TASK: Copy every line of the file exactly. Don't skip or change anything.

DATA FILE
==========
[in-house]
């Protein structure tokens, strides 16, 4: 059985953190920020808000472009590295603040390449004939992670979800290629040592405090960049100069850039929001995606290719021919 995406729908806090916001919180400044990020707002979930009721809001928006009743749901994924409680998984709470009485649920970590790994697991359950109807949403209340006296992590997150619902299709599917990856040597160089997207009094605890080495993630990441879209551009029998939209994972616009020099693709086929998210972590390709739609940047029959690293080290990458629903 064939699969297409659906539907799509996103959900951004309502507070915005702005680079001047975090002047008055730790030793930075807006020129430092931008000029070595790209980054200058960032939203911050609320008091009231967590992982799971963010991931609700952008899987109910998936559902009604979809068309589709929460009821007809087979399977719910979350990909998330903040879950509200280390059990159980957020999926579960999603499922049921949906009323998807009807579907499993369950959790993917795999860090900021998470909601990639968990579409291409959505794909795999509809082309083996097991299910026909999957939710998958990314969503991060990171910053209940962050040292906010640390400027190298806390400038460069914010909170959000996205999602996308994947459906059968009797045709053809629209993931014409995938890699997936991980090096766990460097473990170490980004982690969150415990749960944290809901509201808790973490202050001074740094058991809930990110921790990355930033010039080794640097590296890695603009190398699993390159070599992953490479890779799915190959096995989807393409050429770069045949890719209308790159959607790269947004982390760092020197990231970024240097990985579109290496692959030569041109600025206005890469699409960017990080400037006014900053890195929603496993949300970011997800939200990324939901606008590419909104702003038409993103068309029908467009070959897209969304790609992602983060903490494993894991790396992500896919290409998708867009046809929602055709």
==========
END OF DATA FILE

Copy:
[in-house]
């Protein structure tokens, strides 16, 4: 059985953190920020808000472009590295603040390449004939992670979800290629040592405090960049100069850039929001995606290719021919 995406729908806090916001919180400044990020707002979930009721809001928006009743749901994924409680998984709470009485649920970590790994697991359950109807949403209340006296992590997150619902299709599917990856040597160089997207009094605890080495993630990441879209551009029998939209994972616009020099693709086929998210972590390709739609940047029959690293080290990458629903 064939699969297409659906539907799509996103959900951004309502507070915005702005680079001047975090002047008055730790030793930075807006020129430092931008000029070595790209980054200058960032939203911050609320008091009231967590992982799971963010991931609700952008899987109910998936559902009604979809068309589709929460009821007809087979399977719910979350990909998330903040879950509200280390059990159980957020999926579960999603499922049921949906009323998807009807579907499993369950959790993917795999860090900021998470909601990639968990579409291409959505794909795999509809082309083996097991299910026909999957939710998958990314969503991060990171910053209940962050040292906010640390400027190298806390400038460069914010909170959000996205999602996308994947459906059968009797045709053809629209993931014409995938890699997936991980090096766990460097473990170490980004982690969150415990749960944290809901509201808790973490202050001074740094058991809930990110921790990355930033010039080794640097590296890695603009190398699993390159070599992953490479890779799915190959096995989807393409050429770069045949890719209308790159959607790269947004982390760092020197990231970024240097990985579109290496692959030569041109600025206005890469699409960017990080400037006014900053890195929603496993949300970011997800939200990324939901606008590419909104702003038409993103068309029908467009070959897209969304790609992602983060903490494993894991790396992500896919290409998708867009046809929602055709």